Tall in the Saddle: Rogers talks "Black Rider"

width="132" height="190" alt="" align="right" border="0"> width="125" height="190" alt="" align="right" border="0">In part one of our feature on Marvel Comics' "Strange Westerns Featuring the Black Rider," CBR News spoke with writer Steve Englehart about the tale which brings Marvel Comics dark avenger of the Texas plains to the streets of 1880s New York City. In part two of our coverage we speak to Englehart's legendary collaborator Marshall Rogers about bringing the action in the alleys and avenues of the late 19th century Big Apple to life.

Rogers affirmed what Englehart told us in part one of our feature, that when Marvel saw they were going to work with the creative team most famous for their legendary run on "Detective Comics" they offered the pair a chance to chronicle a new tale of their darkest Western character. "I had been working for [Editor] Mark Paniccia and I was saying I want to do more work for Marvel," Rogers told CBR News. "Marvel had the Western event coming up and said, 'Would you be interested?' I said sure. I had been talking about wanting to work with Steve again. So they said, 'Englehart and Rogers? Hmmm . . . Dark character!' and for some reason we ended up getting assigned the Black Rider.

"I wasn't familiar at all with the Black Rider," Rogers continued. "When Mark had first mentioned Marvel Westerns to me, he said, 'Would you be interested in doing this?' I said, 'Yes.' Then a couple of weeks later he got back to me with what the assignment would be. So, when I first said yes, Kid Colt and the Two Gun Kid were the first characters that popped into my mind because they were the ones I had read as a kid."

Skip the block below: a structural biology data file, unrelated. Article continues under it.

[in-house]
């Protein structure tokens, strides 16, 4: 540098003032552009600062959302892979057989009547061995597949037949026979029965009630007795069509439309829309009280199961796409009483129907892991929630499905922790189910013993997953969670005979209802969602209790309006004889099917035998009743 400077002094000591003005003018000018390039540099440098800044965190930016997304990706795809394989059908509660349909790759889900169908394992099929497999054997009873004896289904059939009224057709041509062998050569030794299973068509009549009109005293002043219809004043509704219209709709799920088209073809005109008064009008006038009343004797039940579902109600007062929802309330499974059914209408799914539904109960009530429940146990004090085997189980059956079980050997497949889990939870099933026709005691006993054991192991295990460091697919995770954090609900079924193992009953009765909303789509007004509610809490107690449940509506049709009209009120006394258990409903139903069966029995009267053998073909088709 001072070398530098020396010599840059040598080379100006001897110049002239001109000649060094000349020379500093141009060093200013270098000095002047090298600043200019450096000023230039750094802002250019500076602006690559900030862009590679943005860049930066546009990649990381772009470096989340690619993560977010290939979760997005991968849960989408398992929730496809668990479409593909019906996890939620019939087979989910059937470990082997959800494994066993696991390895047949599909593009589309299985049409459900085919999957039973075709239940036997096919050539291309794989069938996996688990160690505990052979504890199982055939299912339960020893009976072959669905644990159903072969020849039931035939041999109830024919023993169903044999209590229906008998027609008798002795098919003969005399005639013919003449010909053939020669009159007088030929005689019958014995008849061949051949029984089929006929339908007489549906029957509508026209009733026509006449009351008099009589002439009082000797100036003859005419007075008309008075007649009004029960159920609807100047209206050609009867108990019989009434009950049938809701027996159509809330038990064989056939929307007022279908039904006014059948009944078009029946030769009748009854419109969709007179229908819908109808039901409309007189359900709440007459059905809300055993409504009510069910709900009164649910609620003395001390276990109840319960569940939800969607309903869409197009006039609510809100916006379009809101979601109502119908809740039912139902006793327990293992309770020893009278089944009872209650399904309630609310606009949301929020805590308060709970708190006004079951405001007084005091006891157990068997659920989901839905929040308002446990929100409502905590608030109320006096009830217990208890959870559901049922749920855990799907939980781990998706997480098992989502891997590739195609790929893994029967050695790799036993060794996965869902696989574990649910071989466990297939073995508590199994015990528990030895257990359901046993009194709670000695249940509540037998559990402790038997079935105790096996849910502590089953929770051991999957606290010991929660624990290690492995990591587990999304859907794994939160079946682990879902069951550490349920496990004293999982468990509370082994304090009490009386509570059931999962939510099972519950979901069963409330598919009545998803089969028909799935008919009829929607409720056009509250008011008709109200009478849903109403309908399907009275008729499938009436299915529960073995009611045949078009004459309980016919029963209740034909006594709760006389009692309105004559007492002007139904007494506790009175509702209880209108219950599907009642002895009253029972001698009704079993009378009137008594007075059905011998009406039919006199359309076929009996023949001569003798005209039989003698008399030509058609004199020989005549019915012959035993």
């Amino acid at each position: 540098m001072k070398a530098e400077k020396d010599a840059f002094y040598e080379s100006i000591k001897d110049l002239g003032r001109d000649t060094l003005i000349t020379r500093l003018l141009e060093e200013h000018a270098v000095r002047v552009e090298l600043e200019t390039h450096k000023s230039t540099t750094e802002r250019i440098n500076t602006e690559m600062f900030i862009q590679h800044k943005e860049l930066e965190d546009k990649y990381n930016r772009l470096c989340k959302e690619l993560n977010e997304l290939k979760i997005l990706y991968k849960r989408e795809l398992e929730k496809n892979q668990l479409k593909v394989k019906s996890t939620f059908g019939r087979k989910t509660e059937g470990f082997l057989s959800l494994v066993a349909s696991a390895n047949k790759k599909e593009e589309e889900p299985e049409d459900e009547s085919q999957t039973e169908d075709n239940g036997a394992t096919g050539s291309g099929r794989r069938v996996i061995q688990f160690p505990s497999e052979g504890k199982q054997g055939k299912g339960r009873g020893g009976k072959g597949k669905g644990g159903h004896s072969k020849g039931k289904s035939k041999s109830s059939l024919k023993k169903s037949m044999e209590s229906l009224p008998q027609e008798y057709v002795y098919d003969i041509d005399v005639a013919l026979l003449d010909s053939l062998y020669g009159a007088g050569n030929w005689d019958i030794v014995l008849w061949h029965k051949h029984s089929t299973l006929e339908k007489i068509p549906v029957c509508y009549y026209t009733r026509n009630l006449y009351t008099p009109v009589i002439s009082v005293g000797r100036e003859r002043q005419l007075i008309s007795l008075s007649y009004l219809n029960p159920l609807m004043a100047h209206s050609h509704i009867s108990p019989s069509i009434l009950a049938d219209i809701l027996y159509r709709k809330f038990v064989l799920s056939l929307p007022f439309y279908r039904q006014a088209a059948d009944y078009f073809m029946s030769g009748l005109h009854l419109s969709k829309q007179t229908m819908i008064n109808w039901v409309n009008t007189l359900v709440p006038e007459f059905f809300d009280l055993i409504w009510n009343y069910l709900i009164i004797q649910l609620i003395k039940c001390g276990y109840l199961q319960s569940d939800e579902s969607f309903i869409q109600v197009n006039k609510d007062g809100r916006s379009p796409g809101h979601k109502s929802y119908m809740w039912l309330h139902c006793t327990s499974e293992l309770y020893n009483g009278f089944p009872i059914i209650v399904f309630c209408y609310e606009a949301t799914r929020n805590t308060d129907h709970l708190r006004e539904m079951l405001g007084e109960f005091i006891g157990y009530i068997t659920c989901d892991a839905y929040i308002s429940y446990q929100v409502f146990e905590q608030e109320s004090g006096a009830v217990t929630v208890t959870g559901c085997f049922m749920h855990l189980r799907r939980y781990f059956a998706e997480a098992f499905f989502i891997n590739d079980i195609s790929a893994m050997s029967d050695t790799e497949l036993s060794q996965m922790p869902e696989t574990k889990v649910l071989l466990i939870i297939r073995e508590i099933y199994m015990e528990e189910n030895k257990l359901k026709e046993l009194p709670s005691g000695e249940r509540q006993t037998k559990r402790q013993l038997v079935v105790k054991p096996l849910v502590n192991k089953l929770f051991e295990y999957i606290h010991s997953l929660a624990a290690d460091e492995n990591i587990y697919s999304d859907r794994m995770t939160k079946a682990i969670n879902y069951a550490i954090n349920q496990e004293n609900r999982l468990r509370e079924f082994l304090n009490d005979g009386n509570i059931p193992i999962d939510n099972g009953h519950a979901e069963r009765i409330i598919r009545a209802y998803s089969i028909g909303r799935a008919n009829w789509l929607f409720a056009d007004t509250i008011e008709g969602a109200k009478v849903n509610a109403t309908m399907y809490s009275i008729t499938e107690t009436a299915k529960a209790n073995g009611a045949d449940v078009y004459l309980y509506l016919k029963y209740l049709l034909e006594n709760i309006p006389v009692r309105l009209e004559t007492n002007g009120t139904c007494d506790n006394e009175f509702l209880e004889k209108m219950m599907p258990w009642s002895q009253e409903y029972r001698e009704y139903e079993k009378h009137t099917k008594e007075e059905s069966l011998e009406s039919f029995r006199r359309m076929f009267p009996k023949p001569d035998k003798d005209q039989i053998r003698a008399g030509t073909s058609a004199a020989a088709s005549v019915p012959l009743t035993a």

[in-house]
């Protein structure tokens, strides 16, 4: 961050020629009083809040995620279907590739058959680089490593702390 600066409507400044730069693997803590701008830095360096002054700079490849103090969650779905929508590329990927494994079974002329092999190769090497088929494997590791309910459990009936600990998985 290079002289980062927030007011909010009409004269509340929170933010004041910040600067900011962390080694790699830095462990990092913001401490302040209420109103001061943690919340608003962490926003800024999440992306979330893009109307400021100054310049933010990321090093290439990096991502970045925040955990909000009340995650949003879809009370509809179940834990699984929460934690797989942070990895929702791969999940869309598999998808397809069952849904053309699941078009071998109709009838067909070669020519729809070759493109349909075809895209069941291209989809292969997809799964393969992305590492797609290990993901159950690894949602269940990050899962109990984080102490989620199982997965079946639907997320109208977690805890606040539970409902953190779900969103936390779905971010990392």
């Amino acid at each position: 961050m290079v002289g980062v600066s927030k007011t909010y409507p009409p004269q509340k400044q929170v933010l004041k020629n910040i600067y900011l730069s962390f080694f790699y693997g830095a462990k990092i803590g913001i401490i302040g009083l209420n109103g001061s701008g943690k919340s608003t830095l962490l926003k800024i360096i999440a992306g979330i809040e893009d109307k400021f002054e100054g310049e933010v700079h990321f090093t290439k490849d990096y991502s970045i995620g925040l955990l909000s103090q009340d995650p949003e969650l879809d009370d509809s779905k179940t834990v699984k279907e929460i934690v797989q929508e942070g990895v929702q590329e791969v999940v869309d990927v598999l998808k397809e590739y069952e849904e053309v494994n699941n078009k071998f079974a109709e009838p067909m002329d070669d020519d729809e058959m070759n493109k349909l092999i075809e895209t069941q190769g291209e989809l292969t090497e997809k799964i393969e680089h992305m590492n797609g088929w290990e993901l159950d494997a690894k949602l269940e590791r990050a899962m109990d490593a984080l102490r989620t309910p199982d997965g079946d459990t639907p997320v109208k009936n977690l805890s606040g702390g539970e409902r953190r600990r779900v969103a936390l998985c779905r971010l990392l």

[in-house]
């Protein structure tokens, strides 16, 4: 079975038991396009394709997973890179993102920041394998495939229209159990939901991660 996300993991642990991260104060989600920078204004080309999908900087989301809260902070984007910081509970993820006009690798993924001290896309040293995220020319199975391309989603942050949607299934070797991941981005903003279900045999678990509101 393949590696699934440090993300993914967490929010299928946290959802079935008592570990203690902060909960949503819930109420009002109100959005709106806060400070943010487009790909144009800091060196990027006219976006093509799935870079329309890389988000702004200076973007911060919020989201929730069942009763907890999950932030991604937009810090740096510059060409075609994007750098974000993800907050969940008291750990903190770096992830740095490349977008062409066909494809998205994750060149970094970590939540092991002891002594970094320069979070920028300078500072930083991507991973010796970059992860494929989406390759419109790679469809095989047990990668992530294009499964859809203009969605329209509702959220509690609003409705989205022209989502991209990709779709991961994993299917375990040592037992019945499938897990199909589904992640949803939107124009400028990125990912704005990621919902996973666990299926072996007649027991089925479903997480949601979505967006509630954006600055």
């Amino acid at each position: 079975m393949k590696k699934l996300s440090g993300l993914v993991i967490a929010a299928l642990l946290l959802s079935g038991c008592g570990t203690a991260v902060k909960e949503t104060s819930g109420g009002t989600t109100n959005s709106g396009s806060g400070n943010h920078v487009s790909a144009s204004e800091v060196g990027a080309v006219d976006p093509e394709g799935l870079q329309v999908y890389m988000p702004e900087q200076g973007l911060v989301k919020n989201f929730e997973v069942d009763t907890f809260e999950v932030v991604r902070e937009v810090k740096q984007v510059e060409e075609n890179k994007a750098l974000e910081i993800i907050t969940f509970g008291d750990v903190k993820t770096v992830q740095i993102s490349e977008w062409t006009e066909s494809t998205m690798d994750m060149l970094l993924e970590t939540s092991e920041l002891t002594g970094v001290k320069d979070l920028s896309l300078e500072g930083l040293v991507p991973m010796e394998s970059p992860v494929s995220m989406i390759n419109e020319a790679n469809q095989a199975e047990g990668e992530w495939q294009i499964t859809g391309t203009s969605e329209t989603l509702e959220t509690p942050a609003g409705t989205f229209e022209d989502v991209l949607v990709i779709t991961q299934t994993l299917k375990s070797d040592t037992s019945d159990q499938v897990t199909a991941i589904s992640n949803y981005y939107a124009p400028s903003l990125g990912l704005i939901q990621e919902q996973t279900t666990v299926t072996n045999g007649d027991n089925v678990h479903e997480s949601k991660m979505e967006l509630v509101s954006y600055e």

When Rogers found out he was going to be working with the Black Rider, he and Englehart sat down and discussed what they could do with the character. "We talked about who this character was," Roger said. "He didn't really have anything distinctive about him except the character sort of had a Clark Kent complex. He was this adventurer running around and whenever he was in public he was wearing glasses and he was a milquetoast. We didn't carry that element of his stories over. There we're no dictates put on us. We took the character and ran with it and it sort of came together for us. We've got an eastern Western and I sort of think of the character more as the Shadow working through the shadows of the city as compared to a traditional western."

To bring to life the non-traditional Western, Rogers employed his usual artistic style with a new twist. "The basic style is the same," Rogers explained. "The storytelling is the same, but I tended to use a little more line work on the job to sort of evoke old illustrations."

Rogers referenced a number of old illustrations and photos while working on "Strange Westerns." "One of the elements that I really enjoyed about the story was all of the reference and the different time period," Rogers stated. "A long time ago I had picked up a reprinted Sears-Roebuck catalog. So, I've got this great wealth of information on what lanterns looked like and sink basins, and little period things, which are a little bit more dated than the period our story is in, but they were applicable to the time."

Rogers' was also aided by his reference library in the rendering of the buildings of New York City circa the 1880s for the story. "There have been very few landmarks that have survived from that time," Rogers explained. "I referenced my New York library and there is a shot of a very iconic building. I believe it may have been the Lord and Taylor building. I don't recall right now, but only the people who have the same reference books that I do would recognize it because it's not a presently standing building. It's been demolished."